The Marmara Sea is a pristine body of water, extending from the Dardanelles Strait to the Bosphorus. Since late May, the Marmara sea has been making international headlines for an unfortunate reason.
‘Sea snot’ and its causes
A slimy, organic foam named “sea snot”, officially known as “marine mucilage” has surfaced in Marmara. It is mostly composed of phytoplankton, microscopic algae. While phytoplankton alone isn’t harmful to the environment, when mixed with rising water temperatures, wastewater, pesticides, and global warming, it flourishes and can reproduce at a harmfully rapid rate, affecting biodiversity, blocking sunlight from entering the water and reducing oxygen levels in the sea.
According to the Anadolu Agency, it is not the first time this phenomenon has occurred. It was first seen in 1997, around Dardanelles and Marmara, and afterward in 2007. But this year's outbreak is by far the worst in recent history. It was first observed in January 2021, but over time its density increased, and by June, the sea coasts were completely covered by it. It has penetrated 80–100 meters below the sea surface and may continue sinking to the sea bed.
In an interview with The Scientist, Alice Allredge, oceanographer and professor emeritus at the University of California, Santa Barbara, defines “sea snot”:
Sea snot is a colloquial term for the mucus that is exuded by a lot of different phytoplankton species. It also can include the mucous material that is secreted by bacteria, and it could even include cells that have broken open from, say, a virus attack or something, and released their protoplasm. So you get this gooey mess. It’s mostly polysaccharide material — excreted material from phytoplankton — but it does have these other possible elements.
Allredge said her main worry is if the algae continues sinking, it may harm marine biodiversity and impact the ecosystem. It could potentially kill corals, fish and crustaceans because they won’t have enough oxygen due to the mucilage. Much of marine life's survival depends on a sufficient levels of dissolved oxygen — oxygen molecules dissolved in water. At the current pace, as the algae dies and decomposes, it consumes most of the dissolved oxygen otherwise available for fish and other aquatic life.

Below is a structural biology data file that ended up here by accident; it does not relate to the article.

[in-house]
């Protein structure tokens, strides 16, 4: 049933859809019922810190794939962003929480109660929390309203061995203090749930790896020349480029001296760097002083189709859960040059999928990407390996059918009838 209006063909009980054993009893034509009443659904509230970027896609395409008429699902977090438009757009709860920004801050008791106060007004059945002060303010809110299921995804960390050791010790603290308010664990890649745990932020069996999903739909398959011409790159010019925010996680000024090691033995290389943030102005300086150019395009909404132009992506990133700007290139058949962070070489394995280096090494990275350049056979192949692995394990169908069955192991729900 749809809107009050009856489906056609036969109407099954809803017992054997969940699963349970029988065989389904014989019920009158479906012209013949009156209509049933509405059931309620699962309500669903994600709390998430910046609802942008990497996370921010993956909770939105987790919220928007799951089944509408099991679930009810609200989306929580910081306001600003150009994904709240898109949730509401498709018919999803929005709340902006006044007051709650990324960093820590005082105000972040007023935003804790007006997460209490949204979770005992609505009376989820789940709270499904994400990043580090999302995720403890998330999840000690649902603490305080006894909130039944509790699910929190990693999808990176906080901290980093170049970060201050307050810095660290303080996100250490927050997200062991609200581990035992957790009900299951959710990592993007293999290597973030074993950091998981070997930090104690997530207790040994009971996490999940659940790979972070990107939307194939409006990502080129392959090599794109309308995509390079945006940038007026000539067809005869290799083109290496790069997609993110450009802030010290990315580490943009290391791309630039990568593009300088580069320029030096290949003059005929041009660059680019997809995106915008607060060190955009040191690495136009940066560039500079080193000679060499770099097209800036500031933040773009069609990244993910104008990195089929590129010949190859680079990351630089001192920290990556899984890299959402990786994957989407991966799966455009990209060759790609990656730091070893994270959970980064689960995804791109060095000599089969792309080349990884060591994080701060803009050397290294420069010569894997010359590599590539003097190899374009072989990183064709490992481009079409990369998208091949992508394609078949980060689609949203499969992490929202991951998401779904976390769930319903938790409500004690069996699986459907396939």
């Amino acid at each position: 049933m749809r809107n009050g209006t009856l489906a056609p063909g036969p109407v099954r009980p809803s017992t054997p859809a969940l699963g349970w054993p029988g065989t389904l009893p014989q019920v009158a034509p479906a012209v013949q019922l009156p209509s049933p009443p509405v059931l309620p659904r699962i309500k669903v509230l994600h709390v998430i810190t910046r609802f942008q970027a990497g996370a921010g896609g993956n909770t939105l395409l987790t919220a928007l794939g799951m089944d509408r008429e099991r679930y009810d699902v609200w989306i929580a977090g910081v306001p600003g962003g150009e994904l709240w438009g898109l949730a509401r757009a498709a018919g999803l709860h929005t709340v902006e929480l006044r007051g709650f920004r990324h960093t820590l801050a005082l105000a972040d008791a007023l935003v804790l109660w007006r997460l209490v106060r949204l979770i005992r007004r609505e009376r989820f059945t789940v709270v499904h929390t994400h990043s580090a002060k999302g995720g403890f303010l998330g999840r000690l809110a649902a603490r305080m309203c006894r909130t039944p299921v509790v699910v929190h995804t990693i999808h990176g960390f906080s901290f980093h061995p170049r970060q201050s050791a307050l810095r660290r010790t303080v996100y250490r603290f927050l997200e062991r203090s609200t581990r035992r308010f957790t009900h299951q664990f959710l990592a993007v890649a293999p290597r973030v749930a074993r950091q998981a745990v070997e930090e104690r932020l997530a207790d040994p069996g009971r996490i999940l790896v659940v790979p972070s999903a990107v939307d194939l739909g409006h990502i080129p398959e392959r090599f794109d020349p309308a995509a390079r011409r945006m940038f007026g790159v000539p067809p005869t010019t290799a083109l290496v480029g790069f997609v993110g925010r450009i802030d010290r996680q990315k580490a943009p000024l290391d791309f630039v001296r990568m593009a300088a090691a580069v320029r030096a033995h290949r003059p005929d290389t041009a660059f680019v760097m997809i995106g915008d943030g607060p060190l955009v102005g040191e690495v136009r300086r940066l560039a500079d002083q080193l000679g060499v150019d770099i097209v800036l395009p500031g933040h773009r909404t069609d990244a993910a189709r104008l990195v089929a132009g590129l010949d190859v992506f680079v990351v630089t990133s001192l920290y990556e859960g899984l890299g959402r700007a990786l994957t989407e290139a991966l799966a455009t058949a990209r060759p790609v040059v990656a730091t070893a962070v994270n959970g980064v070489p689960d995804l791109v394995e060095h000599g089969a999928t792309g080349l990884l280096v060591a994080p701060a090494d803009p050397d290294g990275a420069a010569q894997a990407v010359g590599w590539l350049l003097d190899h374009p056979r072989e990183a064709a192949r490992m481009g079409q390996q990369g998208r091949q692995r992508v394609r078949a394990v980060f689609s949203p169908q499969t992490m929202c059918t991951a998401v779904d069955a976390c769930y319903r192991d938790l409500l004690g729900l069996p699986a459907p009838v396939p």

Professor Bayram Öztürk of the Turkish Marine Research shared similar concerns and expressed them in an interview with the BBC:
Due to the overgrowth of the mucilage, several species are under threat, [including] oysters, mussels, sea stars… It’s a real catastrophe.
Experts blame the sea snot on a “combination of pollution and global warming, which speeds up the growth of algae responsible for the slimy sludge”. In an interview with Reuters, Hydrobiologist Levent Artuz urged people to change their behavior to prevent environmental disasters like this one. “As long as we carry on with those practices, it does not make much sense to expect different results. We will continue to encounter disasters like this,” said Artuz, citing the increased rate of sewage discharge into coastal waters in recent years.
Fishing is one of the biggest income providers in Marmara. The fish population includes migratory fish such as bluefish, gar-fish and horse mackerel, which come from the Mediterranean and pass through Marmara to reach the Black Sea. Mackerel, swordfish and comber also reside in Marmara and provide income for many fishers. Because of the mucilage, some fish have been dying at unnatural rates.